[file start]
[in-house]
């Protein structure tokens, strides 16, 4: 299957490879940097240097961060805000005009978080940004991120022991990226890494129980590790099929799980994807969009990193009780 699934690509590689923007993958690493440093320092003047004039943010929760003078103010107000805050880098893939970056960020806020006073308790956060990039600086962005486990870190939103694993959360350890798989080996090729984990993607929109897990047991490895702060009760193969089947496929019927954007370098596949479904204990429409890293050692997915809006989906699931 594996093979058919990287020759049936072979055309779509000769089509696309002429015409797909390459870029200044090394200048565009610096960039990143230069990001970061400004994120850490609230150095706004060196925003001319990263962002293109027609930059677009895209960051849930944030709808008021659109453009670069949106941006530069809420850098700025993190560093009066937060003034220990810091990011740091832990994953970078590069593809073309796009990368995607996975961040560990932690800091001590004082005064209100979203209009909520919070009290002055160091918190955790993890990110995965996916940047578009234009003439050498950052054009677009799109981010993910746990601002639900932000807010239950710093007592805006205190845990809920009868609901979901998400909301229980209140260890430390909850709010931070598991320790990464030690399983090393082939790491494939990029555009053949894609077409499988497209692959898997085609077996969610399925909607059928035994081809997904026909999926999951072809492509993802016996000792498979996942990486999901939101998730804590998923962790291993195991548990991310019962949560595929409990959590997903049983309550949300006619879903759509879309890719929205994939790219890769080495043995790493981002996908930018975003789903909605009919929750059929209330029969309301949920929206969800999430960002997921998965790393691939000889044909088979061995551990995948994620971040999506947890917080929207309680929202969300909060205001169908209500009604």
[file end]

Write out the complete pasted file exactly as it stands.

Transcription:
[in-house]
């Protein structure tokens, strides 16, 4: 299957490879940097240097961060805000005009978080940004991120022991990226890494129980590790099929799980994807969009990193009780 699934690509590689923007993958690493440093320092003047004039943010929760003078103010107000805050880098893939970056960020806020006073308790956060990039600086962005486990870190939103694993959360350890798989080996090729984990993607929109897990047991490895702060009760193969089947496929019927954007370098596949479904204990429409890293050692997915809006989906699931 594996093979058919990287020759049936072979055309779509000769089509696309002429015409797909390459870029200044090394200048565009610096960039990143230069990001970061400004994120850490609230150095706004060196925003001319990263962002293109027609930059677009895209960051849930944030709808008021659109453009670069949106941006530069809420850098700025993190560093009066937060003034220990810091990011740091832990994953970078590069593809073309796009990368995607996975961040560990932690800091001590004082005064209100979203209009909520919070009290002055160091918190955790993890990110995965996916940047578009234009003439050498950052054009677009799109981010993910746990601002639900932000807010239950710093007592805006205190845990809920009868609901979901998400909301229980209140260890430390909850709010931070598991320790990464030690399983090393082939790491494939990029555009053949894609077409499988497209692959898997085609077996969610399925909607059928035994081809997904026909999926999951072809492509993802016996000792498979996942990486999901939101998730804590998923962790291993195991548990991310019962949560595929409990959590997903049983309550949300006619879903759509879309890719929205994939790219890769080495043995790493981002996908930018975003789903909605009919929750059929209330029969309301949920929206969800999430960002997921998965790393691939000889044909088979061995551990995948994620971040999506947890917080929207309680929202969300909060205001169908209500009604």